The conversations regarding Black Lives Matter and the work to tackle racial injustice has provided an opportunity to learn about Black history and voices. I am therefore pleased that schools have the freedom to teach it from primary school age onwards, as part of the history curriculum. I am aware that schools have flexibility over how they teach this subject with multiple courses to choose from and can make use of a wide range of resources, such as those made available by the BBC and TES.
I am also encouraged that the national curriculum provides several opportunities for pupils to be taught about different societies and how different groups have contributed to the development of Britain, and that this can include the voices and experience of Black people. The UK and beyond has been enriched by the contributions of Black people; citizens of the Commonwealth serving in the British forces during the First and Second World War, and the Windrush generation’s work in helping to rebuild the country following the Second World War are significant examples.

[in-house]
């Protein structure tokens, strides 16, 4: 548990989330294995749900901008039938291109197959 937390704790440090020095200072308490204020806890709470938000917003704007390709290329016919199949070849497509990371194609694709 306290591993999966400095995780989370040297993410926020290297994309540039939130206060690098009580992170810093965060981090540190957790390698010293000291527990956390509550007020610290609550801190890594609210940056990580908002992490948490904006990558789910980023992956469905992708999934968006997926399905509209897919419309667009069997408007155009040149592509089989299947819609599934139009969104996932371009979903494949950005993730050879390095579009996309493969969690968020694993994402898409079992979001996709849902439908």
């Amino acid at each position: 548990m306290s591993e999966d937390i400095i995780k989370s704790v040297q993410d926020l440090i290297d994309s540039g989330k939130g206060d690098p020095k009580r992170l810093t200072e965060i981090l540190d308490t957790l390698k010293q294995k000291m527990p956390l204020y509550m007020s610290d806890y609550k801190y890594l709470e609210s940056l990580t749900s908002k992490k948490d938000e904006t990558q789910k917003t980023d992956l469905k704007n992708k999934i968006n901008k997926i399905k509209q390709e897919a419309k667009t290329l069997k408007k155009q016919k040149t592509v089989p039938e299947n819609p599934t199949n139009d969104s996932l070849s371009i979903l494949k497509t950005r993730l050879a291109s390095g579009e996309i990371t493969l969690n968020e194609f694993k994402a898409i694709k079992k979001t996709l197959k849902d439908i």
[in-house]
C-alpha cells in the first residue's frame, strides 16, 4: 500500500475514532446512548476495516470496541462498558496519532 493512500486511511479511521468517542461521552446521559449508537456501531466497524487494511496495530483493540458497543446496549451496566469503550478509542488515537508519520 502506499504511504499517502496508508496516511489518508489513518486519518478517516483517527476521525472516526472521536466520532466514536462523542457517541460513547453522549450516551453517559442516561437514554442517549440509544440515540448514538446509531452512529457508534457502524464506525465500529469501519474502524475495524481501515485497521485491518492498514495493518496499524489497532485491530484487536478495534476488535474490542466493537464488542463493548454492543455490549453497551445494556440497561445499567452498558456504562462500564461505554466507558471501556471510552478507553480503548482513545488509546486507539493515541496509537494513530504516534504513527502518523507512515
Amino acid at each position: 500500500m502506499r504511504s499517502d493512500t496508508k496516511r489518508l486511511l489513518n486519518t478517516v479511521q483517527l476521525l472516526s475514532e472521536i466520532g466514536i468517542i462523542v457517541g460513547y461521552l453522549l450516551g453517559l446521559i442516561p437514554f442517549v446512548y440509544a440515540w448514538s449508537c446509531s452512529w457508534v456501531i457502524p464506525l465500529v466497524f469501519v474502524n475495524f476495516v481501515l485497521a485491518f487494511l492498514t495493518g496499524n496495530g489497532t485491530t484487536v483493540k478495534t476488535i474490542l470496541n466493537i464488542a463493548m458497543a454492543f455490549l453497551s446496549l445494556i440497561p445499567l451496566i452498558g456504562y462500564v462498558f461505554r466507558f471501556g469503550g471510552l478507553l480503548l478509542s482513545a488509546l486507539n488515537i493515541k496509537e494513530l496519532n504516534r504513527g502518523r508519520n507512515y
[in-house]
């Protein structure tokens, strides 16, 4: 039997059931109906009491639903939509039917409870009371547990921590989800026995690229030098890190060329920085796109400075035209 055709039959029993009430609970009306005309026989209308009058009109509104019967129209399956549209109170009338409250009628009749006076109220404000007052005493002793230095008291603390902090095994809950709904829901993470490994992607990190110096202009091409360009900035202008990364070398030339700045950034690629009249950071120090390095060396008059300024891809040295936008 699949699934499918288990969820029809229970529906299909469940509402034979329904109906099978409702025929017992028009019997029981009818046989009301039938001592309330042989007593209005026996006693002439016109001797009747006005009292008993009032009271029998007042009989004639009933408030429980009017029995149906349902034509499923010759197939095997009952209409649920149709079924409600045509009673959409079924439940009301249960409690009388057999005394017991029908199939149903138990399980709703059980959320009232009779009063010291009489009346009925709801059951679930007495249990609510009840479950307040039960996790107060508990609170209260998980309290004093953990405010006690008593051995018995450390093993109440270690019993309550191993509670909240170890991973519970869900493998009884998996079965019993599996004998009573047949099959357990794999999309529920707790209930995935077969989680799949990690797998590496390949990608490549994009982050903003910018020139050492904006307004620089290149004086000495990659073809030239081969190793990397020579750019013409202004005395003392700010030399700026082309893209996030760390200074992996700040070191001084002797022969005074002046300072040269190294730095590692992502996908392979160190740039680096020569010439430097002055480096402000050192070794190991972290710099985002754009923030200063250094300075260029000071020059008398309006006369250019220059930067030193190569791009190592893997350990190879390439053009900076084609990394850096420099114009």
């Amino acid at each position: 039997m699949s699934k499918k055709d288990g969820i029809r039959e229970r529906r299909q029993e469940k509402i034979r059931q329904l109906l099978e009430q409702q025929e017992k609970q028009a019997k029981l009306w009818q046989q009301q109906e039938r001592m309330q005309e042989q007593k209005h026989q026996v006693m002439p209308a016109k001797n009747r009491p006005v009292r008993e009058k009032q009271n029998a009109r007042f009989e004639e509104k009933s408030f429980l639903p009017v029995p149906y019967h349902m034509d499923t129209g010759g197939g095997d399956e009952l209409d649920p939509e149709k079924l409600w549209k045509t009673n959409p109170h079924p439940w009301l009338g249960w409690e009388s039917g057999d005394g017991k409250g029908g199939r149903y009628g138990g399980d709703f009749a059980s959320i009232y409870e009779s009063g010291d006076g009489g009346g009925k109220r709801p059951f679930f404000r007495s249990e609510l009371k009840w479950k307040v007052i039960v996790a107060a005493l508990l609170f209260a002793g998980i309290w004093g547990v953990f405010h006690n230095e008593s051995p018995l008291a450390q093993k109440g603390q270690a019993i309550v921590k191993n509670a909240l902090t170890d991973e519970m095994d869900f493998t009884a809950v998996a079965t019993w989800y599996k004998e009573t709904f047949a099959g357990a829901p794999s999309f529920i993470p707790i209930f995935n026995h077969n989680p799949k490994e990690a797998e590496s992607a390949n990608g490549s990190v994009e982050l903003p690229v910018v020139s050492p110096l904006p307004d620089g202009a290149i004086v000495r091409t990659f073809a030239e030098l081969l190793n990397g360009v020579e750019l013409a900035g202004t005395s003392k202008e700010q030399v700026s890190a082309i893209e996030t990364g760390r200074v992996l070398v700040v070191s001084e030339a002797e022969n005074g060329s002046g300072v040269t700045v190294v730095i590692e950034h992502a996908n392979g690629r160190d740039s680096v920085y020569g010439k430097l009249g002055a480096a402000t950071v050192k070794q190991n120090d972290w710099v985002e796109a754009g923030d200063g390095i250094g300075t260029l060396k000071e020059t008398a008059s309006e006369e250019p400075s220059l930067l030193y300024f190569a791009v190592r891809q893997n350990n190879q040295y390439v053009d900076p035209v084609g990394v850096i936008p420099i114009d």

I am appalled by the racism experienced by many people from a Black and ethnic minority background. It has no place in our communities and we all have a part to play in tackling it. The wealth of diversity across our country is something to be celebrated, so I am pleased that the national curriculum allows us to do exactly that.
I believe that people should get in touch with their local schools to encourage the inclusion of Black history and voices in the curriculum. I have sent a letter to secondary schools within Chichester encouraging our schools to make the most out of this significant time to teach Black history.